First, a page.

Sadly, as I mentioned very briefly before, some of that is already with us. Some of that we already see. We haven't heard a single member opposite call upon their government to say, "It's not right when a 53-year-old accountant or a 35-year-old firefighter who's had an injury in the line of duty, when both of them have to wait up to six months for an MRI in this province, and yet a member of a professional sports team can get an MRI the next day."

The point is that Buffalo has 24 MRIs. Even the maritime provinces have two MRIs, more per population than we have here. The staffing: Even the maritime provinces pay for those MRIs; they pay the full cost. In this increasingly two-tier province under the Harris government, we pay only $150,000 a year, less than one-quarter of the cost of operating the MRIs.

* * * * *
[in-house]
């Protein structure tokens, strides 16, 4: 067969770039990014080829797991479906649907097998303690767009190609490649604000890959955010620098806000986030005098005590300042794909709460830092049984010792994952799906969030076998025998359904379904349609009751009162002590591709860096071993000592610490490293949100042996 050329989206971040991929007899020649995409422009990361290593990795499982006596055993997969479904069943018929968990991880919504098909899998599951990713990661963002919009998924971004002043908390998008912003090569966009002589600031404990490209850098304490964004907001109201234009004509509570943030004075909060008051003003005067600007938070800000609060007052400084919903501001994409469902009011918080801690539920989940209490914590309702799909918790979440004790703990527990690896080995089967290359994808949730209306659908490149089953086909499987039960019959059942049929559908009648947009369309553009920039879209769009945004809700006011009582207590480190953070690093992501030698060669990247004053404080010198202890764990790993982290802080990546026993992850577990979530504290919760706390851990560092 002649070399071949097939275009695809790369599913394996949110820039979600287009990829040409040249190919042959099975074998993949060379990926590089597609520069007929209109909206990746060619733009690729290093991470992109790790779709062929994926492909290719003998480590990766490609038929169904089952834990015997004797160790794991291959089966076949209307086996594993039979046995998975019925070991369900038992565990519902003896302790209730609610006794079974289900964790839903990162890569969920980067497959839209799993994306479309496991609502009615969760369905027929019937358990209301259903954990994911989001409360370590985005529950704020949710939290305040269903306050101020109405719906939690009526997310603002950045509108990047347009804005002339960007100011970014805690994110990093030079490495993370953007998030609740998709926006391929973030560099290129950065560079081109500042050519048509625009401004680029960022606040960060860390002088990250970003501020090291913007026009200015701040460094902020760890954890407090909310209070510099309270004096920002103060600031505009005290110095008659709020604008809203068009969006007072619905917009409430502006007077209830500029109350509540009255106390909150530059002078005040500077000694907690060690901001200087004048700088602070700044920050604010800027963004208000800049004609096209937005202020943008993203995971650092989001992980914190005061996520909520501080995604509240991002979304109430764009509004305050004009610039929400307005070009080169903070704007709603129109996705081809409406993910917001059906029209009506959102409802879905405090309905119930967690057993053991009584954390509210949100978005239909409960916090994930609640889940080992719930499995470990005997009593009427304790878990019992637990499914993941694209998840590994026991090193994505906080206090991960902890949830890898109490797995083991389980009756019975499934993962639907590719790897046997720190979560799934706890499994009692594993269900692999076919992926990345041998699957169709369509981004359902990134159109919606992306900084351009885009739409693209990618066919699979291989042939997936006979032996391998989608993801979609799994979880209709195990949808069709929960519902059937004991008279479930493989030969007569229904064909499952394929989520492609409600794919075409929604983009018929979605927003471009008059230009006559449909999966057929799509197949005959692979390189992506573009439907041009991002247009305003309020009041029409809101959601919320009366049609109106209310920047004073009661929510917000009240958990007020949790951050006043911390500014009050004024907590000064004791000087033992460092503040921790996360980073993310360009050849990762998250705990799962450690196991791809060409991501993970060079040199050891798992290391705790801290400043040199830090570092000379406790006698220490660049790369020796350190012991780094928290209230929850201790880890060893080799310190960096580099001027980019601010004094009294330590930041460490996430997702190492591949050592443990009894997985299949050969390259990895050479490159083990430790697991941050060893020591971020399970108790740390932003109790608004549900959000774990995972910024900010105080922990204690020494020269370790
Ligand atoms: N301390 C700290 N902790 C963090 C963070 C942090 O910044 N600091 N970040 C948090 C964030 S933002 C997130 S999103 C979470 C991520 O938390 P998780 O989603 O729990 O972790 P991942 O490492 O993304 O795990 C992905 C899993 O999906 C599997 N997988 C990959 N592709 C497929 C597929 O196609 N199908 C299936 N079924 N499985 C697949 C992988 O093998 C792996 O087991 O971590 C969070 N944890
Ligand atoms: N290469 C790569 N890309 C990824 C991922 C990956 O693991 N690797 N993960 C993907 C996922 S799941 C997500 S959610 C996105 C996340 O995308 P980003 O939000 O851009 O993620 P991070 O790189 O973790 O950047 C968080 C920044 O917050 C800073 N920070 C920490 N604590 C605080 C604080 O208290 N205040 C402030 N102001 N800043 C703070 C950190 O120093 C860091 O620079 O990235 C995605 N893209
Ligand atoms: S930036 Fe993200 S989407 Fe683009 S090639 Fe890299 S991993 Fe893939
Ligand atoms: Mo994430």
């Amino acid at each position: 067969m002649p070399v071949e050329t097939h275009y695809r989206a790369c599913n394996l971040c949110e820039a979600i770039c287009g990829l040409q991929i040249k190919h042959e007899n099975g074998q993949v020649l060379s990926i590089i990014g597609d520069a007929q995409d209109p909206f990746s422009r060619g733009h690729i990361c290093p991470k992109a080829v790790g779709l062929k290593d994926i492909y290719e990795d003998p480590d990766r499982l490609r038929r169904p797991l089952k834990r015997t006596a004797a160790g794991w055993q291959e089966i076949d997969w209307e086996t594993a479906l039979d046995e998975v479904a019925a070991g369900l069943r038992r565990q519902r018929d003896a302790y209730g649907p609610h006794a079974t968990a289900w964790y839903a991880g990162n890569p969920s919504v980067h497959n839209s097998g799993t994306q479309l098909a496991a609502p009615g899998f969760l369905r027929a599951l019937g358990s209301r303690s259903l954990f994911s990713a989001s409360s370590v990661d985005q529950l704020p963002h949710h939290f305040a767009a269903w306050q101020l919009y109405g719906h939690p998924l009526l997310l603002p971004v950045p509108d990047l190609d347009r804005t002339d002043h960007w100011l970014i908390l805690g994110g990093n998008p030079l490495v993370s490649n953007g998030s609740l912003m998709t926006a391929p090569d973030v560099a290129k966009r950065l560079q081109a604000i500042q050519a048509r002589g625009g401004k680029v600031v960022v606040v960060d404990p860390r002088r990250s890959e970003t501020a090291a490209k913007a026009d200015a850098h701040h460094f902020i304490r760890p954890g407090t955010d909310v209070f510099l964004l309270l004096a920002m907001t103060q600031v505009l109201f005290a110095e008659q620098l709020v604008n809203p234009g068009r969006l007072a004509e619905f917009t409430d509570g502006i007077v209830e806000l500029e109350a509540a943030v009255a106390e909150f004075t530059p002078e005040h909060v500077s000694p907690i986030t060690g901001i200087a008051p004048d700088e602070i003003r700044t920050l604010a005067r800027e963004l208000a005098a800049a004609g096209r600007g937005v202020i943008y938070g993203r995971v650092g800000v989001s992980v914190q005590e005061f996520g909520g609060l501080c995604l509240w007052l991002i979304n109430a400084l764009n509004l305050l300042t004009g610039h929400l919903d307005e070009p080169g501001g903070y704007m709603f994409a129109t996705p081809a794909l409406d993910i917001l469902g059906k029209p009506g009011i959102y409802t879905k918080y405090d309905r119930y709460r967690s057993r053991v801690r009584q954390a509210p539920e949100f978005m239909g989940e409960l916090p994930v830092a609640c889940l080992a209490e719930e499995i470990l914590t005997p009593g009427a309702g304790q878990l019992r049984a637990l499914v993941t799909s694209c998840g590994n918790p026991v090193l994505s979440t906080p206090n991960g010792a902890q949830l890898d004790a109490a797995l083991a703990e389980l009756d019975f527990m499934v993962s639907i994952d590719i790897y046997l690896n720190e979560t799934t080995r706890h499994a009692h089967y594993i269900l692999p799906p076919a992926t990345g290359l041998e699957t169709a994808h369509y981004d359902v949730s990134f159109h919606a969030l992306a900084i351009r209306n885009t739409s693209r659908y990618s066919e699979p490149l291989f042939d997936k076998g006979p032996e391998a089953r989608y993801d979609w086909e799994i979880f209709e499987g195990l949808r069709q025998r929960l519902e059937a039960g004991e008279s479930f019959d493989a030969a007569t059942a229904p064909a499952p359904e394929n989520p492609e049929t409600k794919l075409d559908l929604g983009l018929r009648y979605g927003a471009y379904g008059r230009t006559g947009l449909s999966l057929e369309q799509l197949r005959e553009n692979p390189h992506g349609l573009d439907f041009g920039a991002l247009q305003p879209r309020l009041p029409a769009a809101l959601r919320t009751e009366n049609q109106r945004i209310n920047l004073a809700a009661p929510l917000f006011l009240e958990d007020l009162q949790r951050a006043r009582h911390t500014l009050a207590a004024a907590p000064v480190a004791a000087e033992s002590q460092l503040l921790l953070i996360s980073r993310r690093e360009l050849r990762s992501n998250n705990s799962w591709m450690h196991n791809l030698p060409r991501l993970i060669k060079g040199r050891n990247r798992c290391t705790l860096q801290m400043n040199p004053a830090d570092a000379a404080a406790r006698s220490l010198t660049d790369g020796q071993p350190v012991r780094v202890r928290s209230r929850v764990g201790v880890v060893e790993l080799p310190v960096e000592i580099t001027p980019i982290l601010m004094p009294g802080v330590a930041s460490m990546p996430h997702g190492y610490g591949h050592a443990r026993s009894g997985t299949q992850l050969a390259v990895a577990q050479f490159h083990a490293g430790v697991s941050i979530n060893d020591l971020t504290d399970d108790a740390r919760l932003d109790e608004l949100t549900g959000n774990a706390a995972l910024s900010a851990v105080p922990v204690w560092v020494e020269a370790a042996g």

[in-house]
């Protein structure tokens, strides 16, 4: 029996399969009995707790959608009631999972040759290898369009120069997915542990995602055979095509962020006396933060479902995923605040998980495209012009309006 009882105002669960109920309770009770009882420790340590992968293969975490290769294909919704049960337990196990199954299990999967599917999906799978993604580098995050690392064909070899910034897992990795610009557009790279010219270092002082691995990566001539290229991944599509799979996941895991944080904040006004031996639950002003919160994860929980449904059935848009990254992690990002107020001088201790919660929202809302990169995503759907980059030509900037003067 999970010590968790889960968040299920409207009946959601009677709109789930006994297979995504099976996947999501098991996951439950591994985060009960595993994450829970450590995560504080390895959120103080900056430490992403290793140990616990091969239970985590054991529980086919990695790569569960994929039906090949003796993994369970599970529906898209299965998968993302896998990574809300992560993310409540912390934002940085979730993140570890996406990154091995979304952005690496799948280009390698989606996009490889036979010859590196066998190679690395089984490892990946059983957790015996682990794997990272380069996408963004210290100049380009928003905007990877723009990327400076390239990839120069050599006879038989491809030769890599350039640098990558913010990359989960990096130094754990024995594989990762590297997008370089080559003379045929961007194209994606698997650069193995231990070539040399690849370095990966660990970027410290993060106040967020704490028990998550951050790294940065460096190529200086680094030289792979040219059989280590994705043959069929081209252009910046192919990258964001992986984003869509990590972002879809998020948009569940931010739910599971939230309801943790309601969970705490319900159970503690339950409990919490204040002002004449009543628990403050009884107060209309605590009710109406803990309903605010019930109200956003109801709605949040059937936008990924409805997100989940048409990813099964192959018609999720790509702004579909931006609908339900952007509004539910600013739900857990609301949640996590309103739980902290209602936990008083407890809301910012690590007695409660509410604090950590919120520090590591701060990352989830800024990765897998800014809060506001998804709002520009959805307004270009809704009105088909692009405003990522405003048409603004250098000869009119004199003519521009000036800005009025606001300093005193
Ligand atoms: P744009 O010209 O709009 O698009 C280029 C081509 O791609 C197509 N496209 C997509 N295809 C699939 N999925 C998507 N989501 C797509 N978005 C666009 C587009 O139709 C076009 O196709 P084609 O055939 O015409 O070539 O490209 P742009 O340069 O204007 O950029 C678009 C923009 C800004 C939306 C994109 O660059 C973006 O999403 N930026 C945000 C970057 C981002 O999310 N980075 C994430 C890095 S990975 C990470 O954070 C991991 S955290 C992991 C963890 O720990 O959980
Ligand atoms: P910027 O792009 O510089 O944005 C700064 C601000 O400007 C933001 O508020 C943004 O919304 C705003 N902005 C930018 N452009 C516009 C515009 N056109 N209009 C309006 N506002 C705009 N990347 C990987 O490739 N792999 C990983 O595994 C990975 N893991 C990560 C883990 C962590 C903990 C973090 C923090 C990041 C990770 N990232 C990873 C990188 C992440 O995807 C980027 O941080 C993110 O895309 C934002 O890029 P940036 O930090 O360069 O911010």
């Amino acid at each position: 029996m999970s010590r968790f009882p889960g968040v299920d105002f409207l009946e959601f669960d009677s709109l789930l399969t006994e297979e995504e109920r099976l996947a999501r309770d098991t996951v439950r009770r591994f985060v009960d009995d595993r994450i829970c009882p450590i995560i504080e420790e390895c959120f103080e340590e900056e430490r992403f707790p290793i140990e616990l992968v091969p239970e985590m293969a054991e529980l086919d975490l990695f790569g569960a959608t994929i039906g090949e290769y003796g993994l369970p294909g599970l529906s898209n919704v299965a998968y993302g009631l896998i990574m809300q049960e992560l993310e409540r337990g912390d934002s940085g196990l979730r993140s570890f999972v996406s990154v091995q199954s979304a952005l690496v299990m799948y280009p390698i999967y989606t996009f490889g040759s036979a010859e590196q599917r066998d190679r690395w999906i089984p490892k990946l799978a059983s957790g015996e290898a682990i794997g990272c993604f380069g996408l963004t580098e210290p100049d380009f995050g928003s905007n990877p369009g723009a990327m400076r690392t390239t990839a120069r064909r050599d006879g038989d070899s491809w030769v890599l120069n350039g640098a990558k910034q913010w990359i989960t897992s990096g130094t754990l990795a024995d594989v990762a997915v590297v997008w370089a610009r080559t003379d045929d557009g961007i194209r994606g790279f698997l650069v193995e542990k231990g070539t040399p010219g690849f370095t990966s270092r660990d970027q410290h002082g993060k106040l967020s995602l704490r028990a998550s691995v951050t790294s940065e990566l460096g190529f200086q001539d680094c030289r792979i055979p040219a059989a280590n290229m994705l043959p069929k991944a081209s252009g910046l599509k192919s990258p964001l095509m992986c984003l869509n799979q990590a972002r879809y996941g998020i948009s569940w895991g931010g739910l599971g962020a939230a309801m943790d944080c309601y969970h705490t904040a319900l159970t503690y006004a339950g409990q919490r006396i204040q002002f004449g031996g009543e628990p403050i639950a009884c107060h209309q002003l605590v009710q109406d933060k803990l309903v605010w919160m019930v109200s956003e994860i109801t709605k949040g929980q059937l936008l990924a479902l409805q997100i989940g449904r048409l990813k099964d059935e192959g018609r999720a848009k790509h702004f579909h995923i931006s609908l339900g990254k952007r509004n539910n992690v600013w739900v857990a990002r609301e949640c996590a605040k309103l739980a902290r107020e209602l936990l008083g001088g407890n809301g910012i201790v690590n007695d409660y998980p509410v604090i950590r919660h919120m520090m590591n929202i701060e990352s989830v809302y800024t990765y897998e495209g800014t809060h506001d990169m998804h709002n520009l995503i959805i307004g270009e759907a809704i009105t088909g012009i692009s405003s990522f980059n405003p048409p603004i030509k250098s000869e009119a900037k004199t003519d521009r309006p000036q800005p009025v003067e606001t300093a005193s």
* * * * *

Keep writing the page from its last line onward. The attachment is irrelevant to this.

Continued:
We have seen the deliberate development -- one has to now conclude that this is deliberate on the part of this government -- to create a difference between what has been a cherished Canadian value, one that, as people face the risk of not having it, they appreciate even more, the idea that no matter what station of life people come from, they're still going to receive good quality health care.


Mr Kennedy: Unfortunately, as the various reports have told us, that's not what's available in the front lines. Some of the members opposite seem to take objection, but they obviously haven't taken the time to read the reports we now have, the reports not on past governments, but on their government, the reports by the Ivey school of business in London which has said what a mess they're making of change in hospitals; the financial review by the Canadian Imperial Bank of Commerce which says how they're bankrupting some of our hospital corporations in this province; the reports done by the Ministry of Health which say that the emergency service in Windsor has been made unsafe by the cuts this government has done and the amalgamations they've forced ahead of their time.